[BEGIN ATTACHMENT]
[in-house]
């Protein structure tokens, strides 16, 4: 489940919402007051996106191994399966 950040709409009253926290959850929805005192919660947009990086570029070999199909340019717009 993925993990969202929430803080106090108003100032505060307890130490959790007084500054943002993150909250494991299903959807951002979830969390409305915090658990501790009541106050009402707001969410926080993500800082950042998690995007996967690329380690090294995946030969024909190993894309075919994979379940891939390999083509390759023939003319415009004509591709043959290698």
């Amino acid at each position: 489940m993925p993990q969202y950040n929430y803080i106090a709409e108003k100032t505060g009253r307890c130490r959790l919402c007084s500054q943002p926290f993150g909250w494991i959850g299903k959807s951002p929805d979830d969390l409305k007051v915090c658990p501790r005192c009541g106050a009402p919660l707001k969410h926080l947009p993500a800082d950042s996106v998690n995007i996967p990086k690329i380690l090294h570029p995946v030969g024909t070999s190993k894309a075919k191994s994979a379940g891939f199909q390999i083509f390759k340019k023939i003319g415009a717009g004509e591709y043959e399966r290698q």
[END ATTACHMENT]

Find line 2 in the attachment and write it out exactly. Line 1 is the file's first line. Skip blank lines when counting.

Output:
């Protein structure tokens, strides 16, 4: 489940919402007051996106191994399966 950040709409009253926290959850929805005192919660947009990086570029070999199909340019717009 993925993990969202929430803080106090108003100032505060307890130490959790007084500054943002993150909250494991299903959807951002979830969390409305915090658990501790009541106050009402707001969410926080993500800082950042998690995007996967690329380690090294995946030969024909190993894309075919994979379940891939390999083509390759023939003319415009004509591709043959290698």